Veteran computer enthusiasts generally have steps they follow when installing Windows on a PC. Following certain steps and procedures insures a successful install that delivers every drop of performance your computer has to give, while maintaining 24/7 reliability. We are going to document the steps we take when we install Windows, the settings we use, and the tools we use to protect our operating systems and data from disaster. You want to be the boss? Well, here you go.
Today, most of the excitement in performance computing comes through exponentially increasing non-volatile storage (Hard Disk Drive) performance. This is simply because a computer is only as fast as its non-volatile storage. Currently, CPUs and DRAM can process data exponentially faster than the fastest non-volatile storage device can deliver it. This is why exponentially increasing the performance of the non-volatile storage your Windows volume resides on has a truly transformational effect on your entire computing experience.
Today's power-user/enthusiast, by definition, will be installing their Windows operating system on a Solid-State Drive, or SSD. Solid state storage is the most important performance component found in a modern PC today; without it, you do not even have a performance system. Power-users will typically utilize a single SSD for their Windows volume. Enthusiasts that want the most performance from their storage will run RAID 0 with multiple SSD devices striped together.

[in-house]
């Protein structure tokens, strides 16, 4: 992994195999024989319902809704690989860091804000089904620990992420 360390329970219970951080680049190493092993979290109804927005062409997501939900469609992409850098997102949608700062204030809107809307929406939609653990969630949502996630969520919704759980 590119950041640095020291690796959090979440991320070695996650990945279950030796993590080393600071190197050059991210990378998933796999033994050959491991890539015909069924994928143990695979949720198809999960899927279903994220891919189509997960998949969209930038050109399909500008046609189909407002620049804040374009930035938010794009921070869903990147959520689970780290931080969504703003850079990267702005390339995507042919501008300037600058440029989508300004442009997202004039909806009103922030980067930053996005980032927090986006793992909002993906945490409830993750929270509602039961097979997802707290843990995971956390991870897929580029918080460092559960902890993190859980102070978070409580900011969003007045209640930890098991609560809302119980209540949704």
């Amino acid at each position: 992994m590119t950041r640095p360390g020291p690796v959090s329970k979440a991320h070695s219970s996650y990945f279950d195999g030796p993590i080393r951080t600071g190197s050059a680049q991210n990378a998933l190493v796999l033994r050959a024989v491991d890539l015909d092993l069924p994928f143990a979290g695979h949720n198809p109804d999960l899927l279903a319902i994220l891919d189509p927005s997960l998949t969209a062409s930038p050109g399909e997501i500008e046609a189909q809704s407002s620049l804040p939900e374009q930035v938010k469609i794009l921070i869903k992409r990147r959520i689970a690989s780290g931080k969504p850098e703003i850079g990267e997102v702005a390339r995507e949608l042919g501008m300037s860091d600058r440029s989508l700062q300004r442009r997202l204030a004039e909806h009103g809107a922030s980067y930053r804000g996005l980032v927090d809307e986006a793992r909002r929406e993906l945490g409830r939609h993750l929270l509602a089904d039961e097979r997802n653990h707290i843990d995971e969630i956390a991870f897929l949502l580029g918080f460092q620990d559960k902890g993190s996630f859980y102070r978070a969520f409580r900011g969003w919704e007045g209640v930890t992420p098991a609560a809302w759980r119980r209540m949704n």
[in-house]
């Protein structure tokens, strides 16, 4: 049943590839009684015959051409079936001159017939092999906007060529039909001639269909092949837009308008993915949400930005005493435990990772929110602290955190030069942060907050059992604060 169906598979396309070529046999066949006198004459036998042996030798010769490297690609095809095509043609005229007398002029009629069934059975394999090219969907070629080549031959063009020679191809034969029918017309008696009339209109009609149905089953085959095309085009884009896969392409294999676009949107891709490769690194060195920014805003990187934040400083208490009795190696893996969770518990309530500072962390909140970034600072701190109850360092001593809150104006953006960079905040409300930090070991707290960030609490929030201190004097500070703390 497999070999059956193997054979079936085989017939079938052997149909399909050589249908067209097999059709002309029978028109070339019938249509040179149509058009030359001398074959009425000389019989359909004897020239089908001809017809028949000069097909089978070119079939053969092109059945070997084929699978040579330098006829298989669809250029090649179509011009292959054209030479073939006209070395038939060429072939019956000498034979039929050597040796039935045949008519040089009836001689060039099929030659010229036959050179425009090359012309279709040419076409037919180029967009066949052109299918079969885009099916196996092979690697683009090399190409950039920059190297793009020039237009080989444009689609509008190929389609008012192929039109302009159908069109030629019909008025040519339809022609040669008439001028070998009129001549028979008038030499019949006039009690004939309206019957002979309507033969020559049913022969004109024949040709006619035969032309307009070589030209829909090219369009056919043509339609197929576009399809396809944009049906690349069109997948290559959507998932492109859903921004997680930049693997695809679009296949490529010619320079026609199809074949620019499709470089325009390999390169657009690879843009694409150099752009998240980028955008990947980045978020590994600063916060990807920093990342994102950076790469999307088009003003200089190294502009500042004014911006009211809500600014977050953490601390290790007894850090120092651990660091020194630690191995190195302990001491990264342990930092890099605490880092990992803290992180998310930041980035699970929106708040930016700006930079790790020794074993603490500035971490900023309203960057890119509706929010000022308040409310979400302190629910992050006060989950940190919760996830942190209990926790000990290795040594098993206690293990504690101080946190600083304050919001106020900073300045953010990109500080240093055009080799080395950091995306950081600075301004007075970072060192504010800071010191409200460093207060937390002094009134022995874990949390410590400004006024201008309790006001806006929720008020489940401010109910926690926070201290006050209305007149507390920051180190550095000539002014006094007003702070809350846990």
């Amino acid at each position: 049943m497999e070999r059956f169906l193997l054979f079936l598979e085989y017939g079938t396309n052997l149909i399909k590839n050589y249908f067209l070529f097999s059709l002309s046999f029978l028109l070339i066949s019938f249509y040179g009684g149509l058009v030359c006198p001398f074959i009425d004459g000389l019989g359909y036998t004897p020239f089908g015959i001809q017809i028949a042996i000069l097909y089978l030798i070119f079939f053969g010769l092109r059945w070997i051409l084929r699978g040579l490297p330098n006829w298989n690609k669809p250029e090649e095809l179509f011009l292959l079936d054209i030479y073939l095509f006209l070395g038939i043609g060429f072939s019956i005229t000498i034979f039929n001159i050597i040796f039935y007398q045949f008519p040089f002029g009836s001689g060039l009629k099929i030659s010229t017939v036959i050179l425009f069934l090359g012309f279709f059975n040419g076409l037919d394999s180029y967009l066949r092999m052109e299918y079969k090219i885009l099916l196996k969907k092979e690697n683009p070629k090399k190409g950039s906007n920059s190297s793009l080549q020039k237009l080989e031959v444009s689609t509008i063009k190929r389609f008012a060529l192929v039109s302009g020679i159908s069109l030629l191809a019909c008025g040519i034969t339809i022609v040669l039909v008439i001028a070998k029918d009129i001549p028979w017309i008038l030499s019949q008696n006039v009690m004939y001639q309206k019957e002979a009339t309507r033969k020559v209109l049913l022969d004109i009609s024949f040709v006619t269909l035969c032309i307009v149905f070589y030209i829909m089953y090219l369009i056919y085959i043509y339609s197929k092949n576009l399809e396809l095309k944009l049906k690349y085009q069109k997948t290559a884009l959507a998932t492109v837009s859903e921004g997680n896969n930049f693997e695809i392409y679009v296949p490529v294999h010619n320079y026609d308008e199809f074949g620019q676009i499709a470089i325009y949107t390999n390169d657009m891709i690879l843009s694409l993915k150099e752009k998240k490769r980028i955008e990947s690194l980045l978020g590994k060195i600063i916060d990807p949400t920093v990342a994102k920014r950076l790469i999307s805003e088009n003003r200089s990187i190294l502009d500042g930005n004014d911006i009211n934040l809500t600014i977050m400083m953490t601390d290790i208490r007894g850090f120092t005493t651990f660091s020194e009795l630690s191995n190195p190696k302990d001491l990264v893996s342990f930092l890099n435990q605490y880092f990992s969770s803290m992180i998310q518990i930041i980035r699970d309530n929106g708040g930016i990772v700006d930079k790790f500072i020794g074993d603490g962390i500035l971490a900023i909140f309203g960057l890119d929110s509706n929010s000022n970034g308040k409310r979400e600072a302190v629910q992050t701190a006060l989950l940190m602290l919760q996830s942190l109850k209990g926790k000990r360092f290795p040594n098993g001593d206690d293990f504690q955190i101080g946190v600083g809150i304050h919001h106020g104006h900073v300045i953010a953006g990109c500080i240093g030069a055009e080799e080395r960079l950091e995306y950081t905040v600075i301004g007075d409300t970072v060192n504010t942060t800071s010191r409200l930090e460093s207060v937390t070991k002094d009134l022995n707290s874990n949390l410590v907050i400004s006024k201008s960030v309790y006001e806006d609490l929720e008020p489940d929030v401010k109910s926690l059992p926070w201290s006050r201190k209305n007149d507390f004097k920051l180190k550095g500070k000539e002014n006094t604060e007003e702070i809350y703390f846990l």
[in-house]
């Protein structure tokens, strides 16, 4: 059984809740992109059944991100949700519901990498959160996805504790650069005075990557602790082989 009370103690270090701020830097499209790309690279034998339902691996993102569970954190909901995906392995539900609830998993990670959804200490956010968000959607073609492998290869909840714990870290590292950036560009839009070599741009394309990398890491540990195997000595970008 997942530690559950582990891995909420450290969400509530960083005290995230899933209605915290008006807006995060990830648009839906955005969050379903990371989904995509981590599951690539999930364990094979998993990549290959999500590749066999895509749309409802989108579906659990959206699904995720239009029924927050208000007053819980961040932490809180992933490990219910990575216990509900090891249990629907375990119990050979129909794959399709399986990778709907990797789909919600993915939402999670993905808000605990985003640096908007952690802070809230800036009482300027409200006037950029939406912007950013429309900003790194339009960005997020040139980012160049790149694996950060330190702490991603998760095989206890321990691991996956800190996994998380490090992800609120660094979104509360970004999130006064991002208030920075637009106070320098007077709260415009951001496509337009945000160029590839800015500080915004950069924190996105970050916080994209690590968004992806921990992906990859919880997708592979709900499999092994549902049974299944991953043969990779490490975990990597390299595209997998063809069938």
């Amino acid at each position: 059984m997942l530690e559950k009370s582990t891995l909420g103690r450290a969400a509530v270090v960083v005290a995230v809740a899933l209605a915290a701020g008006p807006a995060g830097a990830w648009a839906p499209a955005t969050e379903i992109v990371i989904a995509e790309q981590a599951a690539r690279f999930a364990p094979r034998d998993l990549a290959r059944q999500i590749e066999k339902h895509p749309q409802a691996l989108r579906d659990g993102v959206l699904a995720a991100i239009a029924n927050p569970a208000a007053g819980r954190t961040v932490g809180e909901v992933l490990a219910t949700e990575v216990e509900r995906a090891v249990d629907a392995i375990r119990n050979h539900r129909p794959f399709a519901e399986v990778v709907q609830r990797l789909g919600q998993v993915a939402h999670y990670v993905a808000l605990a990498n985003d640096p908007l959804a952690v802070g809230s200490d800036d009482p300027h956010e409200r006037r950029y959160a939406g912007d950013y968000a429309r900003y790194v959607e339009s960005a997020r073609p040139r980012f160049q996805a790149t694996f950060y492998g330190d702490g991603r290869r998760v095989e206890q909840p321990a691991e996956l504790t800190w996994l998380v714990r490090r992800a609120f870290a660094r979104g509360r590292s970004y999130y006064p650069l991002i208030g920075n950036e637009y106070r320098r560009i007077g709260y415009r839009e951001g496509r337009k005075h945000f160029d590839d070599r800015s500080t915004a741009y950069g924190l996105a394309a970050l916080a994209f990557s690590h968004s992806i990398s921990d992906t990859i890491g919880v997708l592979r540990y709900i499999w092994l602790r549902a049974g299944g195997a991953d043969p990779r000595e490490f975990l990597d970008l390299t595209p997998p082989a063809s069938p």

Whether you use a single SSD, or an array of SSDs for your Windows volume, there are certain do's and don'ts associated with solid state storage devices. Technically, there is nothing that a user absolutely has to do any differently when installing an SSD, as opposed to a traditional spinning hard drive, but there are steps you can take, and settings you can implement that will deliver increased performance and reliability.
As a professional storage reviewer, I rely on a test-bed that is setup for ease of use and maximum performance. I image SSDs and SSD arrays back and forth several times a day. There are certain steps and settings I implement which insure my setup performs to its maximum potential. This TweakTown guide is designed to make it easy for anyone to install Windows on a single SSD, or an array of SSDs, like a professional. We are going to cover what we feel are the essentials for anyone from the n00b, to the power-user, to the seasoned enthusiast, in detailed and easy-to-follow sections.
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